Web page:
American homes in Houston, the Florida Keys, and Puerto Rico, are not the only things underwater this season, so is the entire National Flood Insurance Program, or NFIP. The Hurricanes accounted for an additional $16 billion in claims to the NFIP, which was already nearly $25 billion in debt before the storms hit.
Steve Ellis, the Vice President of Taxpayers for Common Sense, thinks it’s high time that the flood insurance program gets reformed, to stop subsidizing risky building.
Steve Ellis: the fundamental responsibility of government is to protect their citizens. But here you have a program that’s subsidizing people to actually build in harm’s way to stay in harm’s way.
Scott Thuman: Are you saying that they’re almost encouraged to keep building in places that they’re at high risk?
Steve Ellis: Absolutely. Basically this program is subsidizing people to rebuild and stay in these areas.
Scott Thuman: Because it’s so cheap.
Steve Ellis: Exactly.
Scott: Just how cheap? Nationwide, the average flood policy through the program costs only $712 a year, according to the Natural Resources Defense Council. Cheap rates lead to hefty payouts, and multiple claims. According to a recent report by Pew Charitable Trusts, there are 150,000 insured homes that have flooded at least twice. They represent only 1% of the properties in the program, but account for up to 30 percent of all payouts, at a cost of $12.5 billion.
Steve Ellis: Exactly, they make up a disproportionate amount of the losses even though they are a small number of the properties in the program.
Scott: Well how are we not fixing that?
Steve Ellis: Well it’s never politically popular to actually raise somebody’s insurance rates and then also there is a kind of an American shake your fist at Mother Nature and we will rebuild sort of aspect there as well. And so we just were big hearted people but we can’t afford to be soft headed.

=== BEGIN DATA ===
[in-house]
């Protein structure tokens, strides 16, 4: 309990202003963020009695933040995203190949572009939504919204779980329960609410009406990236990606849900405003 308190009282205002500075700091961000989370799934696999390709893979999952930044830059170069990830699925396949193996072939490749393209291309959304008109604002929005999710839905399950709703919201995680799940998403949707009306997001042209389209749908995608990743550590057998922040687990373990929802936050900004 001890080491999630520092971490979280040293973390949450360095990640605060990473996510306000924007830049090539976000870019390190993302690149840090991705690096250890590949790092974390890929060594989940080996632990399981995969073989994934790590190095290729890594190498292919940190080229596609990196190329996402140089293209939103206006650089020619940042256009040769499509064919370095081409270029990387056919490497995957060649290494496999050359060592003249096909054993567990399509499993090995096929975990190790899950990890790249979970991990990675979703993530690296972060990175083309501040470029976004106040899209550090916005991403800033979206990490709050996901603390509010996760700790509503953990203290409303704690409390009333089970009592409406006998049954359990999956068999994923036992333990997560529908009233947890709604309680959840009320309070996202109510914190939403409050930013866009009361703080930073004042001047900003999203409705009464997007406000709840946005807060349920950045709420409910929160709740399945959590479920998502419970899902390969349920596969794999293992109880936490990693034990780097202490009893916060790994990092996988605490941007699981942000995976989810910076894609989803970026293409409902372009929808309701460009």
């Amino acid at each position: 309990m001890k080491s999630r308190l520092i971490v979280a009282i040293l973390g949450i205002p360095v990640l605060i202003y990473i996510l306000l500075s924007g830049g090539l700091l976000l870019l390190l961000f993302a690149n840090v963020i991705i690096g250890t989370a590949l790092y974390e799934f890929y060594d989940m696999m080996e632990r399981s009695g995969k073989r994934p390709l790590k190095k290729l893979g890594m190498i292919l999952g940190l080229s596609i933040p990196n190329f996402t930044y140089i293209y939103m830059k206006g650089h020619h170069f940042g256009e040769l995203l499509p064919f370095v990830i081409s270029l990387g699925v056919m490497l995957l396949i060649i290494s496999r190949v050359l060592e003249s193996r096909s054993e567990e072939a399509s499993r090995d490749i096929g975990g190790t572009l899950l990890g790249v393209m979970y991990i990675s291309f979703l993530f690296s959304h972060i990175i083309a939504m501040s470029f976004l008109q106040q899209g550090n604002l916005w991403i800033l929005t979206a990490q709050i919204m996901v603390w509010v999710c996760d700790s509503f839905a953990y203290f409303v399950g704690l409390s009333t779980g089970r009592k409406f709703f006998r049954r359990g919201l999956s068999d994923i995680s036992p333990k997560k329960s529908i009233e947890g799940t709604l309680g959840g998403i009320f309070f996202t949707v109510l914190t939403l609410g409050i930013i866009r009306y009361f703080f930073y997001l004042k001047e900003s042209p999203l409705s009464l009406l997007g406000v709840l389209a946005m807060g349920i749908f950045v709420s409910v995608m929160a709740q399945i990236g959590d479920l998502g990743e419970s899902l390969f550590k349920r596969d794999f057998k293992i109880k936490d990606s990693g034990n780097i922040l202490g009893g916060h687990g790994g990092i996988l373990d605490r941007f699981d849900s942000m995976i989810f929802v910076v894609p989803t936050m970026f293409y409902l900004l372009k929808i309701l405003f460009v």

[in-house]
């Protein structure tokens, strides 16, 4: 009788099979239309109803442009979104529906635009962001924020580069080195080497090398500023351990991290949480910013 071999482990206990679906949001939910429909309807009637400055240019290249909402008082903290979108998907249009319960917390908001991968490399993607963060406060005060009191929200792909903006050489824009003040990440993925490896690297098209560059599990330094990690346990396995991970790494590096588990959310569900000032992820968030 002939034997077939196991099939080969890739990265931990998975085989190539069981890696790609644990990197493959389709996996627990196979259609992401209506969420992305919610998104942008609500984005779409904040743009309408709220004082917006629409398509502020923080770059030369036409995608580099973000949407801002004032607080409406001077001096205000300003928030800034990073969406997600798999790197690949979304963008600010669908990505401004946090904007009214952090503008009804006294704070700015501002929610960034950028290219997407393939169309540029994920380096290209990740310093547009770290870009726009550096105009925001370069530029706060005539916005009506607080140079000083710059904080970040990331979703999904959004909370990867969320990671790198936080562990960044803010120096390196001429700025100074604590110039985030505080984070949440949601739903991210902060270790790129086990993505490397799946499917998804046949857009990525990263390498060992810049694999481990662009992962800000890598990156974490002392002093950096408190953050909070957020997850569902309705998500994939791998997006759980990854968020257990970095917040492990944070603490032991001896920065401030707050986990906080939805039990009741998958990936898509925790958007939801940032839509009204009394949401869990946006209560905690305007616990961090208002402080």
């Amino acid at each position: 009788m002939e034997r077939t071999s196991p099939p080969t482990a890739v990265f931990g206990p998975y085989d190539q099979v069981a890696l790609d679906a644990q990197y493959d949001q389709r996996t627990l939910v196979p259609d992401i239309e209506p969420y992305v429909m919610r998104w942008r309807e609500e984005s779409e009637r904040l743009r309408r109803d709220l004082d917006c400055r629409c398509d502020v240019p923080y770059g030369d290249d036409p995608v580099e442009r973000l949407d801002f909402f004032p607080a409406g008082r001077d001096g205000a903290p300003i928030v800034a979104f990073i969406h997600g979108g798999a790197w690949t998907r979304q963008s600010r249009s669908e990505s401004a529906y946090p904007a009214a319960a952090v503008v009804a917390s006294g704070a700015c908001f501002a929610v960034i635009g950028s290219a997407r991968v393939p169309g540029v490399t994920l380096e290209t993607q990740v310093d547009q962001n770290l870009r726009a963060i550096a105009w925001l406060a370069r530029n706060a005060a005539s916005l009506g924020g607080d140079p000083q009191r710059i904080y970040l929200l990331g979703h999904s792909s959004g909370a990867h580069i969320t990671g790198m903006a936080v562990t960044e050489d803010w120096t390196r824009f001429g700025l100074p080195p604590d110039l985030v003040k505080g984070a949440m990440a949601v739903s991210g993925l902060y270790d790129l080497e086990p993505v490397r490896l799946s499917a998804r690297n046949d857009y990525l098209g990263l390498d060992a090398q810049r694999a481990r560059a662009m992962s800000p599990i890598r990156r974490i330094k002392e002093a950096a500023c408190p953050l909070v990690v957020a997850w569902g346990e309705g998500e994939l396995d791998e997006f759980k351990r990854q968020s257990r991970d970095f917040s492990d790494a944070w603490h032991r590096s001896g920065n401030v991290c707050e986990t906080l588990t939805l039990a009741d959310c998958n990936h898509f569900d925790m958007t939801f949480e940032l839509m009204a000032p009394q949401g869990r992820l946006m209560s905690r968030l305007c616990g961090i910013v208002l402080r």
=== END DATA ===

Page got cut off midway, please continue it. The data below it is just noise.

And can’t keep affording big bailouts, Ellis says. On the House side, Congress voted to forgive 16 billion dollars of debt incurred from recent hurricane claims. So lesson learned? Not exactly. Mick Mulvaney, the Director of the Office of Management and Budget, wrote to the Senate,
“The NFIP is simply not fiscally sustainable in its present form. The White House wants major reforms: no coverage for new homes in flood plains. No subsidized rates for people who can afford to pay market rates. And no coverage for extreme repetitive loss properties.”
But those reforms weren’t included in the House bill. And until reforms are made, Ellis says the program creates a vicious cycle, for the homeowner and the taxpayer.
Steve Ellis: You know I’m not here to say you can’t build. It’s just we shouldn’t have to subsidize you to build and to rebuild in those areas, and so those are the sort of issues, it becomes less about what people do on their property and becomes more about what is the federal government, what is Uncle Sam or sometimes Uncle Sucker, doing to subsidize high risk development.
“Well, how are we not fixing that?” Because our government doesn’t fix things or even change things, instead they just throw more money at it – our money.
For years, we’ve subsidized the rebuilding of homes after the Mississippi River floods her banks and after every hurricane that’s hit our coasts rather than try to discourage homeowners on rebuilding in flood plains, or at the very least, make the homeowner responsible. Why? Because subsidized voters are loyal and politicians want to be re-elected over and over.
Ellis says it’s the government’s responsibility to protect us, and he’s right – but only from our enemies, not from Mother Nature. If you take the risk of living in a flood plain, then it’s only right that you take the financial responsibility that goes with it.